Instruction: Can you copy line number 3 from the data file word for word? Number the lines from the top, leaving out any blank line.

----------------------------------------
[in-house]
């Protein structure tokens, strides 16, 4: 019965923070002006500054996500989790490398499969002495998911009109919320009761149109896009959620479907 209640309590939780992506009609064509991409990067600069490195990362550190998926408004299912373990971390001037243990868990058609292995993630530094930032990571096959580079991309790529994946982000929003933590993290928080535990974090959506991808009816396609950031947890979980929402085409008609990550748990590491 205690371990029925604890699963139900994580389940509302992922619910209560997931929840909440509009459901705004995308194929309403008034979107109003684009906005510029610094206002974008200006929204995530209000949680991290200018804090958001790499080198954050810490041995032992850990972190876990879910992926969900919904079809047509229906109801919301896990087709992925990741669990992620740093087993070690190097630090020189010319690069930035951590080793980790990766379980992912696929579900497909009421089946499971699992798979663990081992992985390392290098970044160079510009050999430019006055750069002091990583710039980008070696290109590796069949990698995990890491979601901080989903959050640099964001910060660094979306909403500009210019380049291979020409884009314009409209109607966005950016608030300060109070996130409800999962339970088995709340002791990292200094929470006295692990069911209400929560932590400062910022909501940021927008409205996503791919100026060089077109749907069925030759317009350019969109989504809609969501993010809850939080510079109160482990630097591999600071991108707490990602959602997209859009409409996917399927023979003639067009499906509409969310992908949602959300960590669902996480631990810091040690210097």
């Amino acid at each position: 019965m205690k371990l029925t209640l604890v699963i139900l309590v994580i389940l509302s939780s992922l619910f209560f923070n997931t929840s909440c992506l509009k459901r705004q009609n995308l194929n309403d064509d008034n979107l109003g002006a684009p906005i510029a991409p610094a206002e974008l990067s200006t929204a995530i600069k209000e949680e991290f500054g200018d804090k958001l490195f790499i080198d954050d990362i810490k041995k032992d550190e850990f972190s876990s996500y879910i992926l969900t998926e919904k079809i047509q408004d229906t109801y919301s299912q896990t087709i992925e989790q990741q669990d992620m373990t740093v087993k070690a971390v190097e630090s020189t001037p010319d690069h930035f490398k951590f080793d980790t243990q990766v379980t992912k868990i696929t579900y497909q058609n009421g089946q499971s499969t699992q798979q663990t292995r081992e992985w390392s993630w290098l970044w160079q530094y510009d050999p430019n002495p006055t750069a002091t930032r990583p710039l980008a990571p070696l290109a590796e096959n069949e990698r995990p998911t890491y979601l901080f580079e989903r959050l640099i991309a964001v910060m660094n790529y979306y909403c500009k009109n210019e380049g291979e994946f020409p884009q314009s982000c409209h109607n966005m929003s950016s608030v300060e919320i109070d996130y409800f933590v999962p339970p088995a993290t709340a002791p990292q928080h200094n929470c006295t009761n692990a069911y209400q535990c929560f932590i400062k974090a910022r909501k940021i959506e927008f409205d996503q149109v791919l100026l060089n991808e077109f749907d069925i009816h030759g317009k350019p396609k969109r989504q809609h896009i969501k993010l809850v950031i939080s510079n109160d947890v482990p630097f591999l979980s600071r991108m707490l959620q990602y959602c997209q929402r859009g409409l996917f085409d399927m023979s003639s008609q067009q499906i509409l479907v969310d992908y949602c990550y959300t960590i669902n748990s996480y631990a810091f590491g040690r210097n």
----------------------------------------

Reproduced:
């Amino acid at each position: 019965m205690k371990l029925t209640l604890v699963i139900l309590v994580i389940l509302s939780s992922l619910f209560f923070n997931t929840s909440c992506l509009k459901r705004q009609n995308l194929n309403d064509d008034n979107l109003g002006a684009p906005i510029a991409p610094a206002e974008l990067s200006t929204a995530i600069k209000e949680e991290f500054g200018d804090k958001l490195f790499i080198d954050d990362i810490k041995k032992d550190e850990f972190s876990s996500y879910i992926l969900t998926e919904k079809i047509q408004d229906t109801y919301s299912q896990t087709i992925e989790q990741q669990d992620m373990t740093v087993k070690a971390v190097e630090s020189t001037p010319d690069h930035f490398k951590f080793d980790t243990q990766v379980t992912k868990i696929t579900y497909q058609n009421g089946q499971s499969t699992q798979q663990t292995r081992e992985w390392s993630w290098l970044w160079q530094y510009d050999p430019n002495p006055t750069a002091t930032r990583p710039l980008a990571p070696l290109a590796e096959n069949e990698r995990p998911t890491y979601l901080f580079e989903r959050l640099i991309a964001v910060m660094n790529y979306y909403c500009k009109n210019e380049g291979e994946f020409p884009q314009s982000c409209h109607n966005m929003s950016s608030v300060e919320i109070d996130y409800f933590v999962p339970p088995a993290t709340a002791p990292q928080h200094n929470c006295t009761n692990a069911y209400q535990c929560f932590i400062k974090a910022r909501k940021i959506e927008f409205d996503q149109v791919l100026l060089n991808e077109f749907d069925i009816h030759g317009k350019p396609k969109r989504q809609h896009i969501k993010l809850v950031i939080s510079n109160d947890v482990p630097f591999l979980s600071r991108m707490l959620q990602y959602c997209q929402r859009g409409l996917f085409d399927m023979s003639s008609q067009q499906i509409l479907v969310d992908y949602c990550y959300t960590i669902n748990s996480y631990a810091f590491g040690r210097n």